AAPG member Peter M. Duncan, president and CEO of Houston-based MicroSeismic, discussed the achievements and promise of microseismic technology.
“Microseismic monitoring is to [hydrau- lic] fracturing as logging is to drilling,” Duncan said. It helps show which parts of a reservoir are draining, and points to the best areas to put future wells. “Optimal well spacing,” he said, “is what operators need to know.”
He said passive measurement was useful for monitoring production as well as induced seismicity resulting from injection, and would be part of the smart oil field of the future.
Passive monitoring also provides transparency into oilfield operations. “The oil and gas industry recognizes the need to remain good stewards of our environment and are proactive in developing technologies and practices that ensure responsible oversight,” said Duncan.
Duncan earned a PhD in geophysics from the University of Toronto and has spent his career at Shell Canada, Digicon Geophysical, ExploiTech Inc, which became a subsidiary of Landmark Graphics, and 3DX Technologies Inc., before found- ing MicroSeismic. Duncan served as SEG President in 2003- 2004, and as Fall 2008 SEG/AAPG Distinguished Lecturer.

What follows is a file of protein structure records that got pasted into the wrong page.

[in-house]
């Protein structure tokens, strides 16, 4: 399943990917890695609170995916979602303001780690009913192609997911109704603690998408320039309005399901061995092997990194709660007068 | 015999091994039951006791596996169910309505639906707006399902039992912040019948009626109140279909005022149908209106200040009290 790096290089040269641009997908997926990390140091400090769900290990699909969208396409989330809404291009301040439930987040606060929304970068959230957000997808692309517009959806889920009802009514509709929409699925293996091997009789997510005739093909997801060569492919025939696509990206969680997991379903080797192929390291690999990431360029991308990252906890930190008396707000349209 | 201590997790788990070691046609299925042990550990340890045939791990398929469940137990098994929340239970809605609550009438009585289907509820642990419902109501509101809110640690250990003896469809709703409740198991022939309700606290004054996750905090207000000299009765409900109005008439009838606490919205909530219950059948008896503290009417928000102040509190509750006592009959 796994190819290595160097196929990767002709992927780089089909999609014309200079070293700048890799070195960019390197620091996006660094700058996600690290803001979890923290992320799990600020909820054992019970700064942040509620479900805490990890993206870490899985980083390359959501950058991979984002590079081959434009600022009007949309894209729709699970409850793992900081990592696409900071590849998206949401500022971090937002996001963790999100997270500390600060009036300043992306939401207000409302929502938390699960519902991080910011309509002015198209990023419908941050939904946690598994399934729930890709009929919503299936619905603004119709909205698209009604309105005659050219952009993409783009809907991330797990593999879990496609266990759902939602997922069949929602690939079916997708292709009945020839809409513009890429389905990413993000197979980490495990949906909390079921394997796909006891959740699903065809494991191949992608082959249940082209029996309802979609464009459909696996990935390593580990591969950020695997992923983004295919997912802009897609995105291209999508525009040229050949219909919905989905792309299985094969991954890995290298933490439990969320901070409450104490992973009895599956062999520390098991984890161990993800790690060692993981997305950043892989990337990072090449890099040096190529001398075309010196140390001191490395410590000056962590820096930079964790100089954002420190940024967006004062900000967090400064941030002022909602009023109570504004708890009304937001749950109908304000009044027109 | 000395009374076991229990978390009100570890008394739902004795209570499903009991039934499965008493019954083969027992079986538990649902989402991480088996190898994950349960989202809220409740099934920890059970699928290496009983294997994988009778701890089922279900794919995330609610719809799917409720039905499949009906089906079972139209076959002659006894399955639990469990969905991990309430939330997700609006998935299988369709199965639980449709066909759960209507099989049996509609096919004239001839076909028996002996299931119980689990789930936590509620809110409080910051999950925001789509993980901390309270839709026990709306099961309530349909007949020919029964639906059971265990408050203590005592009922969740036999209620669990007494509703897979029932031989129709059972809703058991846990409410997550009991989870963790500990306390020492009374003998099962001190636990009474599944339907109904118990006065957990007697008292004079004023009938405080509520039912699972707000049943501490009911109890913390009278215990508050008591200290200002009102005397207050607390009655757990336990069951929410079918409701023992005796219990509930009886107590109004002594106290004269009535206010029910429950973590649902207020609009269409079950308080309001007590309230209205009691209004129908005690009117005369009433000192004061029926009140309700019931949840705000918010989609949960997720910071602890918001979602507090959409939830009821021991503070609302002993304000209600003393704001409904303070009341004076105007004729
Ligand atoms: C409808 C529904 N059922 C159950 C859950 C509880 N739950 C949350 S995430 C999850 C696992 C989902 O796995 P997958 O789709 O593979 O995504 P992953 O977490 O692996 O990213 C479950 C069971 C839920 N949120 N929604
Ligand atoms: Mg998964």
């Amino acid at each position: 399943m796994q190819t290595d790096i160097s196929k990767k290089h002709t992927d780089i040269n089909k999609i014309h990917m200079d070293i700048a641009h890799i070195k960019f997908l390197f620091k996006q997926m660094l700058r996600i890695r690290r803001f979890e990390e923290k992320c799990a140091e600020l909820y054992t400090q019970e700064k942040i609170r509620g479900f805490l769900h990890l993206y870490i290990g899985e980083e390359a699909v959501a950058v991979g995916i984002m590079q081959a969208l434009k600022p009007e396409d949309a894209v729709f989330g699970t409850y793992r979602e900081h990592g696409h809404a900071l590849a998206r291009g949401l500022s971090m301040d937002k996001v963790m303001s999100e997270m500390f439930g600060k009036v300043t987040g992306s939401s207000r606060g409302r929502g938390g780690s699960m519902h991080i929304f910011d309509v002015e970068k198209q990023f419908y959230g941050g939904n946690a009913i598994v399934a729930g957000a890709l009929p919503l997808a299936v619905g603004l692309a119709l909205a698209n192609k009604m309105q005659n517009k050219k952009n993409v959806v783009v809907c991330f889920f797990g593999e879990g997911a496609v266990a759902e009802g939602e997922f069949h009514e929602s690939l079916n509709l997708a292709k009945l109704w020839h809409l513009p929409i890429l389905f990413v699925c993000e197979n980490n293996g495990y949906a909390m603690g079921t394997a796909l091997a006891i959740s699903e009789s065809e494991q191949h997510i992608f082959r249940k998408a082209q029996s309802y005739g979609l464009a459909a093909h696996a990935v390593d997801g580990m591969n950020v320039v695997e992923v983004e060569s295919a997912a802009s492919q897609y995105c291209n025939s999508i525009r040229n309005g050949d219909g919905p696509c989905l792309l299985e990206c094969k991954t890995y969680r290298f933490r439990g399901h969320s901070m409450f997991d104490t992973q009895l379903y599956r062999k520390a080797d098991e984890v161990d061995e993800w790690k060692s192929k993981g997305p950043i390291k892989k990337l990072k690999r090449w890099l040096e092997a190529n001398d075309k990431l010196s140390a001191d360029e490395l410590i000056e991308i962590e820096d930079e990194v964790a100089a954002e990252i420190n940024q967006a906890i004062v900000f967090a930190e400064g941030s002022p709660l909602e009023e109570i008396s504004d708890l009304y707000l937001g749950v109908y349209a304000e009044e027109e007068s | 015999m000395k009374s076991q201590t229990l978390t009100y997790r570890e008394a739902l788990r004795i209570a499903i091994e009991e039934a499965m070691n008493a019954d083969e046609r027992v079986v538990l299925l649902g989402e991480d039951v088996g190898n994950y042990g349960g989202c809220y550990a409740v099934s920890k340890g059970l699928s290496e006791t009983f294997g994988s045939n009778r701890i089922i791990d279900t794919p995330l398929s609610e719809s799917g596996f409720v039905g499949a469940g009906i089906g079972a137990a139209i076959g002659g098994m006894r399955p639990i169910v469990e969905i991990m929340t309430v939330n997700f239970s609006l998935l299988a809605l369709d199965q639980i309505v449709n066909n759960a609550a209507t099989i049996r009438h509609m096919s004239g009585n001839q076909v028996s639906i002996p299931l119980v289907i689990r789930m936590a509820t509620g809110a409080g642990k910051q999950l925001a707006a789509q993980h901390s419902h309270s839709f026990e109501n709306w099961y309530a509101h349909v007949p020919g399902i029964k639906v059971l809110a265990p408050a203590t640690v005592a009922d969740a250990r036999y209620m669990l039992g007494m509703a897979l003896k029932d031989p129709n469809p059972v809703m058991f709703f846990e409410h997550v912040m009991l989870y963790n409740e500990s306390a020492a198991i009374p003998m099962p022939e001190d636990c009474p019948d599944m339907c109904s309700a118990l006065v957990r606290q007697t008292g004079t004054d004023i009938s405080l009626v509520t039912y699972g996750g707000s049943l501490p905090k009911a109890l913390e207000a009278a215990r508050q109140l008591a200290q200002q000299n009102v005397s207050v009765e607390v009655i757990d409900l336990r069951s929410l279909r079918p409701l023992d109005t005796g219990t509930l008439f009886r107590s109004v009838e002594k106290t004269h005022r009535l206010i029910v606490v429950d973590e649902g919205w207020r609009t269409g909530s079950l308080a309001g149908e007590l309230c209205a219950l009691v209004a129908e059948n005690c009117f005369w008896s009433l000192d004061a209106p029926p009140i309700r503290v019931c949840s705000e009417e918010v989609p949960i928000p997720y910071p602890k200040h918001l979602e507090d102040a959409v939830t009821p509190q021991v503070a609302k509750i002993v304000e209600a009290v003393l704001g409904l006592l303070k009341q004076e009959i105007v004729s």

4D/4C off Brazil
Paulo Johann, corporate reservoir geo- physics manager at Petrobras Brazil, discussed how the company is using PRM technologies.
In 2005, Petrobras ran an ultra-deepwater, 4-C seismic acquisition program in the Campos and Santos basins. It began with a feasibility study that indicated the potential value of multicomponent technology. Petrobras used illumination analysis to design the survey and had fully processed data within seven months.